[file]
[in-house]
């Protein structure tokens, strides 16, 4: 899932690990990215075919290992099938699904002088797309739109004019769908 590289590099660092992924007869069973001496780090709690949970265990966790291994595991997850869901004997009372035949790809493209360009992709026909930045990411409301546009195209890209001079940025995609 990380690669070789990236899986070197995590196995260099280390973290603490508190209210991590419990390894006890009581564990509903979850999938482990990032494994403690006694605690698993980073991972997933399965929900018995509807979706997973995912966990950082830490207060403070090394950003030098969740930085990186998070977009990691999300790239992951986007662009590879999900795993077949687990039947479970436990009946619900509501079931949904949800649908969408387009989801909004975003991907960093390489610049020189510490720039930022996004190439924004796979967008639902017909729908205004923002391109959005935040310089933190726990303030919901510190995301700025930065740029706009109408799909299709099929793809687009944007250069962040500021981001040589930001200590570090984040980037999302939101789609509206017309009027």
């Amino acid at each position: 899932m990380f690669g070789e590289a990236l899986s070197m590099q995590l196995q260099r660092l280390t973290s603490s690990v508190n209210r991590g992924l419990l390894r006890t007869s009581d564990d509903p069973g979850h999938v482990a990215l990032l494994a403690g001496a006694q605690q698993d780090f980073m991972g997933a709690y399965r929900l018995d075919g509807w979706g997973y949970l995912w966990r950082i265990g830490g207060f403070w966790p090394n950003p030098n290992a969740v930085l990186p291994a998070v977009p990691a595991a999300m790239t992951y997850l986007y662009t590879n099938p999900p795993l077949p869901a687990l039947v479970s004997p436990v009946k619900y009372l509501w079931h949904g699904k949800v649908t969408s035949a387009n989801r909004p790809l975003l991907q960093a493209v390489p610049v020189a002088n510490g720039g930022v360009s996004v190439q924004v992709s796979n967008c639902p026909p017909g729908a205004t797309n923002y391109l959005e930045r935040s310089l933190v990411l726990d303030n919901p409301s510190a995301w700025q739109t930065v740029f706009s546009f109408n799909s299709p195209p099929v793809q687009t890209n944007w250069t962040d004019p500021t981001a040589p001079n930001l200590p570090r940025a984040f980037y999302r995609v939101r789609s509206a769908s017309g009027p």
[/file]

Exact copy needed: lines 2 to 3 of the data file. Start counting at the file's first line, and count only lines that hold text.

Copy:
């Protein structure tokens, strides 16, 4: 899932690990990215075919290992099938699904002088797309739109004019769908 590289590099660092992924007869069973001496780090709690949970265990966790291994595991997850869901004997009372035949790809493209360009992709026909930045990411409301546009195209890209001079940025995609 990380690669070789990236899986070197995590196995260099280390973290603490508190209210991590419990390894006890009581564990509903979850999938482990990032494994403690006694605690698993980073991972997933399965929900018995509807979706997973995912966990950082830490207060403070090394950003030098969740930085990186998070977009990691999300790239992951986007662009590879999900795993077949687990039947479970436990009946619900509501079931949904949800649908969408387009989801909004975003991907960093390489610049020189510490720039930022996004190439924004796979967008639902017909729908205004923002391109959005935040310089933190726990303030919901510190995301700025930065740029706009109408799909299709099929793809687009944007250069962040500021981001040589930001200590570090984040980037999302939101789609509206017309009027």
């Amino acid at each position: 899932m990380f690669g070789e590289a990236l899986s070197m590099q995590l196995q260099r660092l280390t973290s603490s690990v508190n209210r991590g992924l419990l390894r006890t007869s009581d564990d509903p069973g979850h999938v482990a990215l990032l494994a403690g001496a006694q605690q698993d780090f980073m991972g997933a709690y399965r929900l018995d075919g509807w979706g997973y949970l995912w966990r950082i265990g830490g207060f403070w966790p090394n950003p030098n290992a969740v930085l990186p291994a998070v977009p990691a595991a999300m790239t992951y997850l986007y662009t590879n099938p999900p795993l077949p869901a687990l039947v479970s004997p436990v009946k619900y009372l509501w079931h949904g699904k949800v649908t969408s035949a387009n989801r909004p790809l975003l991907q960093a493209v390489p610049v020189a002088n510490g720039g930022v360009s996004v190439q924004v992709s796979n967008c639902p026909p017909g729908a205004t797309n923002y391109l959005e930045r935040s310089l933190v990411l726990d303030n919901p409301s510190a995301w700025q739109t930065v740029f706009s546009f109408n799909s299709p195209p099929v793809q687009t890209n944007w250069t962040d004019p500021t981001a040589p001079n930001l200590p570090r940025a984040f980037y999302r995609v939101r789609s509206a769908s017309g009027p």